Poetry Explorer- Classic Contemporary Poetry, TO EDWARD FITZGERALD, by ALFRED TENNYSON



Poetry Explorer

Classic and Contemporary Poetry

Rhyming Dictionary Search
TO EDWARD FITZGERALD, by             Poet's Biography
First Line: Old fitz, who from your suburb grange
Last Line: And I more pleasure in your praise.
Alternate Author Name(s): Tennyson, Lord Alfred; Tennyson, 1st Baron; Tennyson Of Aldworth And Farringford, Baron
Subject(s): Fitzgerald, Edward (1809-1883)


OLD FITZ, who from your suburb grange,
Where once I tarried for a while,
Glance at the wheeling orb of change,
And greet it with a kindly smile;
Whom yet I see as there you sit
Beneath your sheltering garden-tree,
And watch your doves about you flit,
And plant on shoulder, hand, and knee,
Or on your head their rosy feet,
As if they knew your diet spares
Whatever moved in that full sheet
Let down to Peter at his prayers;
Who live on milk and meal and grass;
And once for ten long weeks I tried
Your table of Pythagoras,
And seem'd at first 'a thing enskied,'
As Shakespeare has it, airy-light
To float above the ways of men,
Then fell from that half-spiritual height
Chill'd, till I tasted flesh again
One night when earth was winter-black,
And all the heavens flash'd in frost;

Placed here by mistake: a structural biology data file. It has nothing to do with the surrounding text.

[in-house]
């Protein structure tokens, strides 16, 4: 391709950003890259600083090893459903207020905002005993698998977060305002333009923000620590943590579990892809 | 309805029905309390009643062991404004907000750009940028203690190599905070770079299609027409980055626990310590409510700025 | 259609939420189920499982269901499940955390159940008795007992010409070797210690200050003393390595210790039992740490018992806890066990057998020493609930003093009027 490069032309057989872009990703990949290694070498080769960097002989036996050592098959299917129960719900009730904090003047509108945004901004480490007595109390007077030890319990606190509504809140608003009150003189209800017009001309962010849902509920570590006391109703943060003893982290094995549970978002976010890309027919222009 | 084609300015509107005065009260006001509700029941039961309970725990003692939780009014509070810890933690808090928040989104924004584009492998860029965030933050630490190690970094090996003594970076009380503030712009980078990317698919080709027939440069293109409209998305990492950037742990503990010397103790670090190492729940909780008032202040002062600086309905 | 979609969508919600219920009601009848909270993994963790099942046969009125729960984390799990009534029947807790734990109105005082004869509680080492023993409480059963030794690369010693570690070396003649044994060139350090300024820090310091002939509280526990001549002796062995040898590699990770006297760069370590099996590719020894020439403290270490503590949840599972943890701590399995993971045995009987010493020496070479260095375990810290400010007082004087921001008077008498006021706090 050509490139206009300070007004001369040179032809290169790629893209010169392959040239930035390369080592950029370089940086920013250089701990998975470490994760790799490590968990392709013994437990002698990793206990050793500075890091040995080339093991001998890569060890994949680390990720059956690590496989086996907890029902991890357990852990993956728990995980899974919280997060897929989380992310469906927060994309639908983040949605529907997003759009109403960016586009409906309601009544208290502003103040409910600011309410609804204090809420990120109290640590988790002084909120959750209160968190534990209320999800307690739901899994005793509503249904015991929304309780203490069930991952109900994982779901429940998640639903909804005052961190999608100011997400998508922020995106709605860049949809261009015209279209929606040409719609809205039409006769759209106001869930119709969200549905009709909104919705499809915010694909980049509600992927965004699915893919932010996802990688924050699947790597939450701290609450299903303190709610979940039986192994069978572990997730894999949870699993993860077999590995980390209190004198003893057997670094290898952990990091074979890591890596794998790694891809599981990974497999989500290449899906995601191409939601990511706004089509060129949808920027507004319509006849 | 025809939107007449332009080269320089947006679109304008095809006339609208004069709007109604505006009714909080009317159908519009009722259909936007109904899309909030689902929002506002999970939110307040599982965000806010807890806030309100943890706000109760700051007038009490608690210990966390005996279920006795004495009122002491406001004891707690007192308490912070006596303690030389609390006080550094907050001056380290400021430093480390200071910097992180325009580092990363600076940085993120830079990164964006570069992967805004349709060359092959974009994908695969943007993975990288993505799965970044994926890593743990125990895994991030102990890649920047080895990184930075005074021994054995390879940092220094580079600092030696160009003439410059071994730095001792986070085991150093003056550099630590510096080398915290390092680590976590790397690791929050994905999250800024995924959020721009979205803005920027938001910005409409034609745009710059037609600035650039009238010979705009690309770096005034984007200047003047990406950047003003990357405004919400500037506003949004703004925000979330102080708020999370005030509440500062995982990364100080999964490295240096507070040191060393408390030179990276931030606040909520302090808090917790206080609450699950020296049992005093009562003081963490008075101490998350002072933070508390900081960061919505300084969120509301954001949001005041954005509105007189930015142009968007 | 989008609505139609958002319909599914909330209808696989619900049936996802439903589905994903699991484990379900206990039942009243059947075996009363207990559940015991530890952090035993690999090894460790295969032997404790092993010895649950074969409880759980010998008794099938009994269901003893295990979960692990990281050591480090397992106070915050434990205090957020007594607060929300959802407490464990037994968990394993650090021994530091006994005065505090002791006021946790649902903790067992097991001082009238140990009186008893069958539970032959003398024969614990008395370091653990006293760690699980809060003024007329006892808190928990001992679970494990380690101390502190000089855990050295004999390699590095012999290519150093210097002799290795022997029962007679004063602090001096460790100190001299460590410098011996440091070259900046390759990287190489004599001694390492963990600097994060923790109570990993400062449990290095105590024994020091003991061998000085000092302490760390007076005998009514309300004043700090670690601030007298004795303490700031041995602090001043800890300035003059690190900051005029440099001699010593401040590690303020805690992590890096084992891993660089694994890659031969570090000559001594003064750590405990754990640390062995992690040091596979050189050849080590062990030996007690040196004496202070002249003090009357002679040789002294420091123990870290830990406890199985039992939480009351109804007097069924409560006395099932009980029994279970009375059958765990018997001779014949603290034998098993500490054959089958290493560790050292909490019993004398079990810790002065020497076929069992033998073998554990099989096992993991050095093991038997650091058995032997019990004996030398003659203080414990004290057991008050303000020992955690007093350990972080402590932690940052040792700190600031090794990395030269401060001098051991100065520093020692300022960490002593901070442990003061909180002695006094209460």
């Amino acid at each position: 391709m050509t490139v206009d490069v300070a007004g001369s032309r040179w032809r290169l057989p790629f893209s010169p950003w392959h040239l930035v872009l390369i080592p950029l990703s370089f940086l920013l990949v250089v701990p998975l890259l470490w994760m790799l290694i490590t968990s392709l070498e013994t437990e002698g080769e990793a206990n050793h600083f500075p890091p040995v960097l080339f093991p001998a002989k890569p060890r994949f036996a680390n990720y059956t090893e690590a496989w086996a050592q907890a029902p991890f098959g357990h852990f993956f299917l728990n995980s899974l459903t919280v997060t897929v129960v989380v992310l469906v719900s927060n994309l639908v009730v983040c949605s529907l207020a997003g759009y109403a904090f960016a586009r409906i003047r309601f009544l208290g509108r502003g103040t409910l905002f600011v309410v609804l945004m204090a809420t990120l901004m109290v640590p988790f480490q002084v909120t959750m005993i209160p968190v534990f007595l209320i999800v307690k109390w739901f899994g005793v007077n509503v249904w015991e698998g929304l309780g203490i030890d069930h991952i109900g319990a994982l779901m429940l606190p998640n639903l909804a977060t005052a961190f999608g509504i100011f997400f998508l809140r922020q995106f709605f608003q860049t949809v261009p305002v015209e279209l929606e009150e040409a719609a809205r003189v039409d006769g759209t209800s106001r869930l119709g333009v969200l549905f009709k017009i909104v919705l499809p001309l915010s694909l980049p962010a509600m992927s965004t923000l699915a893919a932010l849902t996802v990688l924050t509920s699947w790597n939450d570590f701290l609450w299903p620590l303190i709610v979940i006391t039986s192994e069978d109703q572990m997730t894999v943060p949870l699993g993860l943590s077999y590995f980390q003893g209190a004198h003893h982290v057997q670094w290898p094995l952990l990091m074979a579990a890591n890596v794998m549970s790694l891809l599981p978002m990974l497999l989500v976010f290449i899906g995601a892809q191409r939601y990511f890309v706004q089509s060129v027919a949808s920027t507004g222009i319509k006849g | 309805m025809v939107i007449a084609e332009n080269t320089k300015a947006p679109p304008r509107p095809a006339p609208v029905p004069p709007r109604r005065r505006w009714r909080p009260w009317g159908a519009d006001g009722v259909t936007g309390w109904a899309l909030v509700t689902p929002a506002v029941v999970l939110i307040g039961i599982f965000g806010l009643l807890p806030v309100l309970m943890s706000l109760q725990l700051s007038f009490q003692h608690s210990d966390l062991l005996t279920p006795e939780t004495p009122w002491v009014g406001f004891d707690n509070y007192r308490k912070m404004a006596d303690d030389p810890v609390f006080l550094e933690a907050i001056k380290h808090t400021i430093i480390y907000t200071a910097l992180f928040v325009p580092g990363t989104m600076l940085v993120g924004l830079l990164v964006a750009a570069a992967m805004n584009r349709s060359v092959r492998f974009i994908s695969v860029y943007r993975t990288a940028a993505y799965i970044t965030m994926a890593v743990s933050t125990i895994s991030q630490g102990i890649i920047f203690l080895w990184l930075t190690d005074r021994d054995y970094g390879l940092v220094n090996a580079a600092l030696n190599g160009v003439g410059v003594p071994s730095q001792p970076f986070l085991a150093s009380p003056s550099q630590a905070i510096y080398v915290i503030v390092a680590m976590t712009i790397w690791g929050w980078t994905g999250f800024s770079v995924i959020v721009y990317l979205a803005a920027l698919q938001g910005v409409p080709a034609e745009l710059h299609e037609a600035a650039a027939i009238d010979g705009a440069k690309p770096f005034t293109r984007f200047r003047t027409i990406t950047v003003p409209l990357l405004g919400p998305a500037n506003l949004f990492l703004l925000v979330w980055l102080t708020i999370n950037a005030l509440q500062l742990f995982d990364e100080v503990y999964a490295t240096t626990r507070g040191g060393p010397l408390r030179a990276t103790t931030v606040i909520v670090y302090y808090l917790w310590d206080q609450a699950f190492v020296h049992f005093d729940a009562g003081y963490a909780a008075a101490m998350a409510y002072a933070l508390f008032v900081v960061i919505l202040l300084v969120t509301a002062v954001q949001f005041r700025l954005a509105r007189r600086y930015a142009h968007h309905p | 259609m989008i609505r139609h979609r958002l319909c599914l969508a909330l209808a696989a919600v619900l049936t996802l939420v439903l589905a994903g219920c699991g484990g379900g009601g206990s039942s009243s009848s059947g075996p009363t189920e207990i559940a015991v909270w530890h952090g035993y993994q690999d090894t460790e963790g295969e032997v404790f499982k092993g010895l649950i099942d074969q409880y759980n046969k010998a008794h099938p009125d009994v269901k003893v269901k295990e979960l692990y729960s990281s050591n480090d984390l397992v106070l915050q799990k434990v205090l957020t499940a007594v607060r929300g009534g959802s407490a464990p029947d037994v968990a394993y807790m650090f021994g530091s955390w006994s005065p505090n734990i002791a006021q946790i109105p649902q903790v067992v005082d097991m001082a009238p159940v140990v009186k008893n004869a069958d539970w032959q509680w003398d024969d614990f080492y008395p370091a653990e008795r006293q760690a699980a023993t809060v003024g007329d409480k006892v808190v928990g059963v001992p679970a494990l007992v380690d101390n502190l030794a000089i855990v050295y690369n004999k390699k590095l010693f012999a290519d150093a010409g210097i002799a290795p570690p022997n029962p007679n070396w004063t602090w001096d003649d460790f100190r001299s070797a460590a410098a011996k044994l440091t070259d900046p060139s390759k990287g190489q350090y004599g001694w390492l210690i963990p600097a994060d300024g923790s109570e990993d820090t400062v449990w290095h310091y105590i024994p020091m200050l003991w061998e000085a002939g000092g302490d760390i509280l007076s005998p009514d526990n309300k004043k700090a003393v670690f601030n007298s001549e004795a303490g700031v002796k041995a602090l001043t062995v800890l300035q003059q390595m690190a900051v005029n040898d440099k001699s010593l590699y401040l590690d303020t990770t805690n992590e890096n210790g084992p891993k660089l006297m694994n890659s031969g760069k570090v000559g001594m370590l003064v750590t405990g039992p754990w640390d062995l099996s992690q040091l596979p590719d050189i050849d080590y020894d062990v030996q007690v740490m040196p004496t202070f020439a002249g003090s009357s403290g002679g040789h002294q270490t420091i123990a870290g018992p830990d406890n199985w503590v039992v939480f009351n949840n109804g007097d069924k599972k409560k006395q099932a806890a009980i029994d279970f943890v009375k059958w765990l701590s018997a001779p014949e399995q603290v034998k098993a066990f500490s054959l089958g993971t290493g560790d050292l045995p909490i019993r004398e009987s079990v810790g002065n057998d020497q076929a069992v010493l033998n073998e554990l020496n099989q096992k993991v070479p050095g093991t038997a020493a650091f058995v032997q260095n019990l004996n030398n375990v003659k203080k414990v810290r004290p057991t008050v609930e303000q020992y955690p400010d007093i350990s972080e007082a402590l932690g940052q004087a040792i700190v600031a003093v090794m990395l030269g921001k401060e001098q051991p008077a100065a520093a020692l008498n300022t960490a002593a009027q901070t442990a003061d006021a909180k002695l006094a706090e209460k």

And on me, half-asleep, came back
That wholesome heat the blood had lost,
And set me climbing icy capes
And glaciers, over which there roll'd
To meet me long-arm'd vines with grapes
Of Eshcol hugeness; for the cold
Without, and warmth within me, wrought
To mould the dream; but none can say
That Lenten fare makes Lenten thought
Who reads your golden Eastern lay,
Than which I know no version done
In English more divinely well;
A planet equal to the sun
Which cast it, that large infidel
Your Omar; and your Omar drew
Full-handed plaudits from our best
In modern letters, and from two,
Old friends outvaluing all the rest,
Two voices heard on earth no more;
But we old friends are still alive,
And I am nearing seventy-four,
While you have touch'd at seventy-five,
And so I send a birthday line
Of greeting; and my son, who dipt
In some forgotten book of mine
With sallow scraps of manuscript,
And dating many a year ago,
Has hit on this, which you will take,
My Fitz, and welcome, as I know,
Less for its own than for the sake
Of one recalling gracious times,
When, in our younger London days,
You found some merit in my rhymes,
And I more pleasure in your praise.







Other Poems of Interest...



Home: PoetryExplorer.net